Let me note in conclusion that the restaurant refers to itself as "Prezza - Fine Dining". And, indeed, the wine was very fine.
Not sure what's going on there. The Raviolo di Uovo used to be their "go to" dish. They shouldn't be mucking that up, ever. I mean, things happen, but it happened to both you and Devra... that is very surprising.
And I've always found the meats well prepared. So that's weird, too. I've also had good gnocchi there.
My experiences there were all pre-fire. Hope this isn't a DH alert.
I was there Friday and was wholly underimpressed with the raviolo di uovo. I was waiting all week for it, and the OP describes my experience with it to the T. I was so saddened because those calories could have gone to the polenta and squash blossoms or some of the other really great things I saw on the table.
I am not usually a reader of long posts as I have the attention span of a goldfish. However, yours is a must read. Count me among the fans of Prezza - it was one of my go-tos pre-fire. I haven't been back since, but your post is definitely a warning.
i collect wine and BYOB to Jean-Georges/Nagotine and 11 Madison which charge 40 and 35 bucks respectively.
The only place in Boston where i willingly spend my money on wine is Troquet where the margins on great wine fall in between a normal wine list and what i would pay to bring my own wine to a great restaurant in NYC.
It would take one hell of a wine list to convince me to eat at a restaurant with food that was not top-notch
I completely agree on Troquet. It is still the most special place in town for wine lovers and Chris is simply the greatest host, keeper-of-the-cellar, restauranteur, you-name-it. I've never seen anyone but him opening the bottles at Troquet, taking care that each is showing well for his guests.
I also love the food, but not all chowhounders are similarly moved. I think it's brilliantly designed to accompany wines, though I'm usually back and forth between the duck and the pig. And anything that might have truffles on it.
Prezza's margins, like most places, are greatest with the cheapest wines. Wine-searcher doesn't show any listings for the bottle I drank, but surrounding (lesser) vintages are at auction for approximately 50-60% of Prezza's price. Unfortunately, a 2x's markup is quite reasonable for US wine-lists, but that's a rant for another time...
re: Ricardo Malocchio
the math is pretty simple; if a bottle is on a wine list at 2 x auction price, that makes giving a 40 dollar tip to bring a 40 dollar wine a toss-up whereas bring an 80 dollar bottle is a great deal. just stating the obviousl
i do not begrudge the restaurant a nice profit on their bottle of wine, but I do like byob even if they have a high mark-up.
We have a pretty strict policy on Chowhound of not allowing posts accusing restaurants of food poisoning, foreign objects in food and other health code violations. The original version of this post wasn't entirely clear that that wasn't the case here, so we asked Ricardo Malocchio to update it to make it very, very clear that he was not saying he did find anything untoward in the dish.
re: The Chowhound Team
Yes, the moderators contacted me, explained the policy noted above, and asked me to rephrase for clarity. They could not have been more cordial or understanding.
I was glad to do so and pleased that they were very accommodating to my concerns, foremost among those the accusation of lying by another forum member (those posts were deleted). I was very concerned that altering my original post would obscure the fact that I totally accepted Prezza's explanation after the initial shock (shared by the waiter) and my colorful account of it.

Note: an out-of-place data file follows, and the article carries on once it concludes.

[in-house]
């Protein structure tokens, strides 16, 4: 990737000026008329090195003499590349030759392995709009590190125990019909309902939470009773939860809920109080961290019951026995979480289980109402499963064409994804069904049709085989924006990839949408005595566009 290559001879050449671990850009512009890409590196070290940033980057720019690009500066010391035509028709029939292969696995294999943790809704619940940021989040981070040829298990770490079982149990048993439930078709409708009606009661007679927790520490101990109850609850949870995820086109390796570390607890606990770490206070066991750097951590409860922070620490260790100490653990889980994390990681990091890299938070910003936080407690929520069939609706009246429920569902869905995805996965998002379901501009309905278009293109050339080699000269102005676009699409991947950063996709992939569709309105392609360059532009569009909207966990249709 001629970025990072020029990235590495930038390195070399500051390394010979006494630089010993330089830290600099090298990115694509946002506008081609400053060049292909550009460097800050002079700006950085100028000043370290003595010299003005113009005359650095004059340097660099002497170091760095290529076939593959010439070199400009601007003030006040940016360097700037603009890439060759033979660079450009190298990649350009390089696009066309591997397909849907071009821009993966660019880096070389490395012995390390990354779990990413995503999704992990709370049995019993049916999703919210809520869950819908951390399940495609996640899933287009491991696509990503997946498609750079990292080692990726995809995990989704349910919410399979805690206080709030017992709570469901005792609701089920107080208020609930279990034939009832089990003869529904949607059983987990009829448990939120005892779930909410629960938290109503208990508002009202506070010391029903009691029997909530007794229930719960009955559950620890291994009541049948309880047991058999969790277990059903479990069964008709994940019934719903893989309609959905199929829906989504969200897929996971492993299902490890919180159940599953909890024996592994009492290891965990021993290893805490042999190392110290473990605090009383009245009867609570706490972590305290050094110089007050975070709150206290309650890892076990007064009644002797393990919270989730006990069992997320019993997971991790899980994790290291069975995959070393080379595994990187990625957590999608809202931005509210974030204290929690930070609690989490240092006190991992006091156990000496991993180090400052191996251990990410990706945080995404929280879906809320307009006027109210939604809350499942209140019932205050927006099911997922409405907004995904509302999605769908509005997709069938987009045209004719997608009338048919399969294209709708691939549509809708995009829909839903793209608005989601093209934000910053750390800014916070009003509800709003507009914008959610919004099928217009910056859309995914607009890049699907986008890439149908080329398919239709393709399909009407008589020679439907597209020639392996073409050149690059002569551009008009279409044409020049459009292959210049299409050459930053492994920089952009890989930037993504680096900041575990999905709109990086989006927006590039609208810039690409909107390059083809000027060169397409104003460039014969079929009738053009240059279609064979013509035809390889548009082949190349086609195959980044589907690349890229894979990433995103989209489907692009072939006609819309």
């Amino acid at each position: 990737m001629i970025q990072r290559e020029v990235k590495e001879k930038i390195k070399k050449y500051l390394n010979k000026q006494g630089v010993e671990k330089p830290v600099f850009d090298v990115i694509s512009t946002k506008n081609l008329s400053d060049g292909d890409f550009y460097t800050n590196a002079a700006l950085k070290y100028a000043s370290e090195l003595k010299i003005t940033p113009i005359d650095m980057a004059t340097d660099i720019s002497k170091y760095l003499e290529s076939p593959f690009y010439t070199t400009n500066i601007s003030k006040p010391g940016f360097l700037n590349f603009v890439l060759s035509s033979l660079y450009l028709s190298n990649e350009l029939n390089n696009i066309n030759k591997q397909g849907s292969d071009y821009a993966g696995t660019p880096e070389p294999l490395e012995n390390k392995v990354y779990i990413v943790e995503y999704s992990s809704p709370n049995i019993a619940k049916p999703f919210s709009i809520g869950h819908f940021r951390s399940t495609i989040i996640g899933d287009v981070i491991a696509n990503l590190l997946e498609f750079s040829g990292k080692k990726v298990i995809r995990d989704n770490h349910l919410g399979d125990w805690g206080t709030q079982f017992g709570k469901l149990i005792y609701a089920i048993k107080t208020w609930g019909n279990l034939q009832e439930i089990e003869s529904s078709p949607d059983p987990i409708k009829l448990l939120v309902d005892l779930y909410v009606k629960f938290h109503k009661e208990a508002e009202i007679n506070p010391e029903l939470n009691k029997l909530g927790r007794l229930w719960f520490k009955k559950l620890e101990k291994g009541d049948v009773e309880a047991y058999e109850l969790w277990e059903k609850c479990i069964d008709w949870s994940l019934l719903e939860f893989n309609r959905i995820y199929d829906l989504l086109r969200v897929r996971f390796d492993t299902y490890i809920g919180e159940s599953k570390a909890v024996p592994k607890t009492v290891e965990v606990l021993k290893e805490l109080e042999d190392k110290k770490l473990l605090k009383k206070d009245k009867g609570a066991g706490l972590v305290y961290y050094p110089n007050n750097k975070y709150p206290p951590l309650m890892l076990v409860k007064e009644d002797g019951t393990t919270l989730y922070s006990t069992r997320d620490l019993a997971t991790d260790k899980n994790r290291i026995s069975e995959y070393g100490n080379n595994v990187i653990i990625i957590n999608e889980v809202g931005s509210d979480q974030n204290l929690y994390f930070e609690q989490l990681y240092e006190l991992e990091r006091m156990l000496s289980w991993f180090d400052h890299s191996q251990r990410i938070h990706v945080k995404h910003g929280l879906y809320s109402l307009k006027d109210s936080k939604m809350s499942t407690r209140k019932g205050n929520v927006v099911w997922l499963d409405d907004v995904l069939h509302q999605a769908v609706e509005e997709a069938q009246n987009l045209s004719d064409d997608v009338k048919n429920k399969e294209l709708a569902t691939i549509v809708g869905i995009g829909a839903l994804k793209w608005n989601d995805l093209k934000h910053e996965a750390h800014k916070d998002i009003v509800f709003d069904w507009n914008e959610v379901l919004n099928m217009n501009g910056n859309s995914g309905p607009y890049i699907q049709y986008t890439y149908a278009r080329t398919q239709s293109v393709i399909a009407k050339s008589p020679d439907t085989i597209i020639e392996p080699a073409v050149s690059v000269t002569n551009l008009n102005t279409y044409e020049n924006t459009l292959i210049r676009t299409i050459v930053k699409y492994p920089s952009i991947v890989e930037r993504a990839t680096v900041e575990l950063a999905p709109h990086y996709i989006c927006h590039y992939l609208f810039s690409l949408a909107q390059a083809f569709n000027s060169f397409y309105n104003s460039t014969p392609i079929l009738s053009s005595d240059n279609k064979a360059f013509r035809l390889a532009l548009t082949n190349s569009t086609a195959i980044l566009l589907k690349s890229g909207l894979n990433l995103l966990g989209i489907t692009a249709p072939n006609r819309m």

Second, I wanted it to remain clear - or indeed make it clearer - that my criticism here was of a carelessly plated dish. Whether it's a fish scale in the bouillabaisse, a random collection of tiny bones in the filleted Dover sole, olive pits, or hairlike pea tendril roots, such carelessness and lack of execution may not always lead to a ghastly misunderstanding like the one I originally described, but is nonetheless below the standards of any restaurant that proclaims itself to be "fine dining". I was pleased that Chowhound's policies do not prevent calling a restaurant out for these sorts of errors.
So let me be absolutely clear: this is a photo of a pea tendril root and not anything more concerning. But I hope you can understand the initial response to it, ours and the waiter's.
I completely agree. The following day I looked up some photos, and I do not doubt that it was either a hairlike root or a dried-out example of those frond-like extensions that are usually more curved/rounded looking.
Credit where it's due: the waiter expressed his shock on first sight, spirited the dish away, comped the bill, and returned later with an explanation that honestly seemed as much a relief to him as to myself. In the interest of fairness, I hope that's also clear.
Just for the record, though I have had some rather nice meals at Prezza, I once experienced one of the worst, restaurant clip joint experiences regarding a wine swapperoo that I have ever experienced.
The original thread is here:
I often get the feel that there are actually two Prezza's the warm welcoming Prezza for regulars who spend a lot of $ and the indifferent food/service, brusque attitude, and clip joint treatment that Prezza embodies for everyone else.
Perhaps so. But bear in mind that I'd already set up the original bottle an hour or more prior to our reservation time, and ordered the second bottle immediately upon arrival. We were first-timers, but had already spent over $200 on wine before placing our first food order.
That said, there are nights when I'd prefer to order only an inexpensive Barbera or Dolcetto or the like, and wouldn't want to be treated as second class for doing so.
BTW, the "well rehearsed routine" you noticed on the wine switcheroo reminded me just a little of the shut-down response Devra First received when she was brusquely dismissed for complaining about the ravioli. Sounds like hey'd heard it before.